LMT'D Review: First Impressions

ebikenoob20

New Member
Hi all,

I originally posted this review on the Ride1Up eBike Owners Facebook Page on 9/29, but I thought I'd repost here for those who aren't on Facebook. Two weeks after my review, I wouldn't change it all. Thanks for reading.

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I ordered my LMT'D on 6/7 and received it on 9/16. The company was good about communicating even though it (understandably) took some time to get the bike, and there was only one delay, which I was notified about. After my shipping notification on 9/3 my bike was received when expected, on 9/16. There were two moderate-sized holes in the box when it arrived, but it was otherwise in good shape. That said, I do think Ride1Up should consider investing in thicker/tougher boxes. My wife recently ordered an indoor rowing machine, and the box, made of super-thick cardboard, was pristine when it arrived. I think most R1UP customers would gladly pay another 10-15 bucks for a stronger box.

I had a local bike shop assemble it for me. It cost $30 for them to pick up the box and $70 to put it together. They said assembly was super-easy. I’ve been riding bikes for the past twelve years and have some basic repair skills, but I didn’t trust myself to assemble something with electronics, especially considering that I eventually want to ride with my two-year-old. The peace of mind that comes from knowing the bike is securely assembled when I’m barreling down a hill at 35+ mph is worth the $100. Probably a lot more.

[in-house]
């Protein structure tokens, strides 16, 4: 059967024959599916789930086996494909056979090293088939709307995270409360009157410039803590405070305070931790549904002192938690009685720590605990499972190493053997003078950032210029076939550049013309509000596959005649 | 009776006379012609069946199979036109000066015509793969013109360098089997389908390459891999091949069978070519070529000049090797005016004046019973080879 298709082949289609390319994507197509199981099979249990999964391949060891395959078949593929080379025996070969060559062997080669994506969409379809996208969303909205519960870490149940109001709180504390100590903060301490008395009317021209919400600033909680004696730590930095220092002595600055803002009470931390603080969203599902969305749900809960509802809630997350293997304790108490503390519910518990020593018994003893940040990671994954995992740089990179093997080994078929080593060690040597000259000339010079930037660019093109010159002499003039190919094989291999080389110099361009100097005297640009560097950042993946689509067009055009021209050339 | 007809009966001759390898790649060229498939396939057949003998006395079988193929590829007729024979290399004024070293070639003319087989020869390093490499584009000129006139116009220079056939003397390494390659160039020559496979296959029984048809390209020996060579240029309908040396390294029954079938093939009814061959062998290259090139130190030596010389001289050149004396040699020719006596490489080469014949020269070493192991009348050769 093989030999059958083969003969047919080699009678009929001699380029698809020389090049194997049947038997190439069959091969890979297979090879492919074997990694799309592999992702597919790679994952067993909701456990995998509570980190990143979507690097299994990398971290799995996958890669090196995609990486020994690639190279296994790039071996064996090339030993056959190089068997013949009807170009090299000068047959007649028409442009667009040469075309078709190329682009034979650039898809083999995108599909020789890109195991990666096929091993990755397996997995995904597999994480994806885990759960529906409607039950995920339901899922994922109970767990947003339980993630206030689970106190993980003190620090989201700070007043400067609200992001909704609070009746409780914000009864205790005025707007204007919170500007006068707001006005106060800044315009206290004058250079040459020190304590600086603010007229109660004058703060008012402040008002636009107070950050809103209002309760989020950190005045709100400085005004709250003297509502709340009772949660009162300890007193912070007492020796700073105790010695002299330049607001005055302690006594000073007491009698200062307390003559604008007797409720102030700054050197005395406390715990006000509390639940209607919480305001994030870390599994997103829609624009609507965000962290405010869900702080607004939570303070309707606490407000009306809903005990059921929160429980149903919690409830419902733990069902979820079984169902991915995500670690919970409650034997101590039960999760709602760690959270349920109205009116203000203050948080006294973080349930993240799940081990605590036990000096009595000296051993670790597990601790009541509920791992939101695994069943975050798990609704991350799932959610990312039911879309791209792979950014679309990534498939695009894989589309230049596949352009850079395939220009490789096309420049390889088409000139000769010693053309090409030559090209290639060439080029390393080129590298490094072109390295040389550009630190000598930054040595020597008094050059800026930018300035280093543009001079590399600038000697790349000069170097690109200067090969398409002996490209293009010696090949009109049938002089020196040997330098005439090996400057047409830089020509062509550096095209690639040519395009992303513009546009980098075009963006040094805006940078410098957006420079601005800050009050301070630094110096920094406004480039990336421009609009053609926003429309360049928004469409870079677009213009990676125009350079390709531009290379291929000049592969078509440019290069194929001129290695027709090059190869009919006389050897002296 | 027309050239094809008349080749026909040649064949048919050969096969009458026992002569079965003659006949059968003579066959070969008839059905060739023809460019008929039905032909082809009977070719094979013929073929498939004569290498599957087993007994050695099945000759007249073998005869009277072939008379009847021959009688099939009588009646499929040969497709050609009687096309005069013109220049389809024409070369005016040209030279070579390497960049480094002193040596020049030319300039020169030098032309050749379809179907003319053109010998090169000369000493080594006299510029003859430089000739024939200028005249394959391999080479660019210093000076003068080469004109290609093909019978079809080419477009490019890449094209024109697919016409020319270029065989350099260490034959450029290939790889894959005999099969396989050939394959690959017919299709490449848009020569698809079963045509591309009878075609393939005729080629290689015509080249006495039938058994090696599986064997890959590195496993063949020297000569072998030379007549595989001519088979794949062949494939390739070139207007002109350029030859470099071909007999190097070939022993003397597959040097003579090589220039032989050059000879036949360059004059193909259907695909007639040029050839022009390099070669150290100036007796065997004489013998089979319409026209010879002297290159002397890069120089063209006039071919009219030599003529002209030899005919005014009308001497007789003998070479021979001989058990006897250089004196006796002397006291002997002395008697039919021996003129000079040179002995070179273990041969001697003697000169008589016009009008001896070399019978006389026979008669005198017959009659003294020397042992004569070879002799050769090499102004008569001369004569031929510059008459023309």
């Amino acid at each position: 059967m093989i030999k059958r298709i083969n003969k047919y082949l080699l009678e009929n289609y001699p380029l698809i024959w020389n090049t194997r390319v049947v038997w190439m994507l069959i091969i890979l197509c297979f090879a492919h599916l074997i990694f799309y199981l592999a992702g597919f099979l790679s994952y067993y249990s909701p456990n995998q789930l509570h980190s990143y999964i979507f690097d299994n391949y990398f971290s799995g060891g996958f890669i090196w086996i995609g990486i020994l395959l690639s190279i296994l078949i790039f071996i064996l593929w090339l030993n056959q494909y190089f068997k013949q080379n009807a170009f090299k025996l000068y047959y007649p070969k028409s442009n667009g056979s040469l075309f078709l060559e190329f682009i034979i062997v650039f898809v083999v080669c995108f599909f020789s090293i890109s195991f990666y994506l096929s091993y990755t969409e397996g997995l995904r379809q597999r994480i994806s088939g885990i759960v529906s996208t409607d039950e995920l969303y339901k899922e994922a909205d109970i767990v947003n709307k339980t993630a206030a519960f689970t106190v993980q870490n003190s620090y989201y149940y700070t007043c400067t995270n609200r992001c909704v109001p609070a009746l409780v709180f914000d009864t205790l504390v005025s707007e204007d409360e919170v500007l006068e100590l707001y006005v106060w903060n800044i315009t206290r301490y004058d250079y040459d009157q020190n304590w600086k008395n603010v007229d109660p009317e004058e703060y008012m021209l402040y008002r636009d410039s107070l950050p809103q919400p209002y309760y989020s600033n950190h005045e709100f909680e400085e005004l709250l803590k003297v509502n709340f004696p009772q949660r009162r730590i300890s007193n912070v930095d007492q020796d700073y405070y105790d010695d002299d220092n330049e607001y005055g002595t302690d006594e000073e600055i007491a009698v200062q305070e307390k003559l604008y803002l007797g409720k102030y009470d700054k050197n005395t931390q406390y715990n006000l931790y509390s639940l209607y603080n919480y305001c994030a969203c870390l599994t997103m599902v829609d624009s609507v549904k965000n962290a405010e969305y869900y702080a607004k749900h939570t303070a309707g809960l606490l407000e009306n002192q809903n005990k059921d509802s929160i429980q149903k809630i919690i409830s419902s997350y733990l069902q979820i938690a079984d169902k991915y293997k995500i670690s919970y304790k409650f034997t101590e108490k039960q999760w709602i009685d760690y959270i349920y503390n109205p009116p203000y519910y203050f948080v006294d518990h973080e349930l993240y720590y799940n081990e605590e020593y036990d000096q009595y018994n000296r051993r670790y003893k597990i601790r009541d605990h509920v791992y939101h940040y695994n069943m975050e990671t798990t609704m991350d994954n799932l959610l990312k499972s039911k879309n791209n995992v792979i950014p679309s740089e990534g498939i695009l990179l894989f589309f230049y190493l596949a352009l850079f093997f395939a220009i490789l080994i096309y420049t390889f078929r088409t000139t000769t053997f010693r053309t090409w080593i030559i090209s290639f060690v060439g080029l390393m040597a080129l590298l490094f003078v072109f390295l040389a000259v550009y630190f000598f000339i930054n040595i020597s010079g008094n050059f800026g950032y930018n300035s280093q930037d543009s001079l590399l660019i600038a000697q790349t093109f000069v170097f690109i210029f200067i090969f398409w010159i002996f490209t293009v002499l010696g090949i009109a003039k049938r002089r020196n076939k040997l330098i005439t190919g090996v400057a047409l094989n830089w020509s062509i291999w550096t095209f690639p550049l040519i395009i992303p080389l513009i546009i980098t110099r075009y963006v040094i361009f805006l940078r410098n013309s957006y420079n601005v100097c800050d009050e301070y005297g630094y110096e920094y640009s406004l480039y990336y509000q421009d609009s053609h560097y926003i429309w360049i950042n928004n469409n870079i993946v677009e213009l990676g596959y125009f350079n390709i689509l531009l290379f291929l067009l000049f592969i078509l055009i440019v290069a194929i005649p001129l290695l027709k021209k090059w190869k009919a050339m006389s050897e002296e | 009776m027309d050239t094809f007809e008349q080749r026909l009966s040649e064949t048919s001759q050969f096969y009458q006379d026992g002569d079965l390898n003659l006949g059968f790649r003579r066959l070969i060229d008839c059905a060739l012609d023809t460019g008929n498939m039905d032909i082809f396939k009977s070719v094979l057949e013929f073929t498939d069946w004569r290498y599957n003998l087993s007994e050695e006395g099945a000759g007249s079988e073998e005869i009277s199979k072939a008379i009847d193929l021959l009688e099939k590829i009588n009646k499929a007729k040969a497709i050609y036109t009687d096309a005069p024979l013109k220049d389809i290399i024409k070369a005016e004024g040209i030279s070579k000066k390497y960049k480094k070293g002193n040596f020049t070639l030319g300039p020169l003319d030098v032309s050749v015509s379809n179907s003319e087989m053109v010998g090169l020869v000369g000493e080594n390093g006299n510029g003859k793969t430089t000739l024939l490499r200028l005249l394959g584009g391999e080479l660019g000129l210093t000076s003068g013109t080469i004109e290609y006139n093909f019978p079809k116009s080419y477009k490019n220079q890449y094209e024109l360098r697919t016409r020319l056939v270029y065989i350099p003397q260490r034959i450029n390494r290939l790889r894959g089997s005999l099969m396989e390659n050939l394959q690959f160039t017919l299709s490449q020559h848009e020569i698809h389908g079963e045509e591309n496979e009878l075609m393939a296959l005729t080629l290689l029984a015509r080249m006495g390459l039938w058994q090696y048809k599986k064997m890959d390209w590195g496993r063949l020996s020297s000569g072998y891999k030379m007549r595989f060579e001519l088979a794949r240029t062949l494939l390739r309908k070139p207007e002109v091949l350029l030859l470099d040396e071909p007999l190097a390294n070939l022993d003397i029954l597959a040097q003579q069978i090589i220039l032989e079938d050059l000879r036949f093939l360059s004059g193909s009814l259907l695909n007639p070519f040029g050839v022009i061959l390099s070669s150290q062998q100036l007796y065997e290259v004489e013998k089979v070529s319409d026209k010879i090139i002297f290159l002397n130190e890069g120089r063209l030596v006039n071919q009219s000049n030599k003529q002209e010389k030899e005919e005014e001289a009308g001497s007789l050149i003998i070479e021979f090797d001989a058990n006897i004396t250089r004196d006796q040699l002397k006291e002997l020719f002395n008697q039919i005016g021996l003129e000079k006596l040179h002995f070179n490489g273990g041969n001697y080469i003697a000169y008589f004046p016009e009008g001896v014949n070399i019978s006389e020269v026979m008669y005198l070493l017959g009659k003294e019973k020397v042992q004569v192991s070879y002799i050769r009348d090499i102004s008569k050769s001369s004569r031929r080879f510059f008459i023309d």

Okay, on to the fun stuff.

I got it on a Wednesday but have been so busy with work and life I wasn’t able to really take it for a spin until a week and a half later, this previous Saturday. I thought I’d go out for a loop around my house and downtown Asheville, which is plenty hilly. I was enjoying myself so much, though, I decided I’d go a little further and continue on to the Blue Ridge Parkway, about 7.5 miles away via backroads, including a two-mile section of gravel. When I got to the gravel section I wisely remembered to unlock the fork, which was a cinch, and the ride was super-smooth. Though, I’m curious: is there a way to adjust the fork preload settings, or is it all or nothing?

I get up to the Parkway and stop at an overlook, which is crowded with cars and another (non-motorized) cyclist, who compliments me on my ride. What the hell—I might as well keep going! I decide to continue a bit further and then come back to town via Elk Mountain, another windy road that eventually spits out at the northern part of the city. All is going according to (makeshift) plan, and I’m about halfway down Elk Mountain, when I come across a common local sight: a big old black bear, slowly ambling up the road in my direction. I slam on my brakes, skid for a few seconds, turn around, then throttle back up hill. I wait for a few minutes, yell loudly into the void in attempt to annoy the bear, then turn back around. No dice; the bear is now completely stopped and enjoying the roadside flowers and spectacular views on Elk Mountain. So 3/4 of my way home, I decide I’ll have to double back. And I do.

What began as a short trip around the city turned into a 30-mile, 2-hour ride, with 5,500+ feet of vertical. When it was all over, I still had 20% battery power. I was impressed.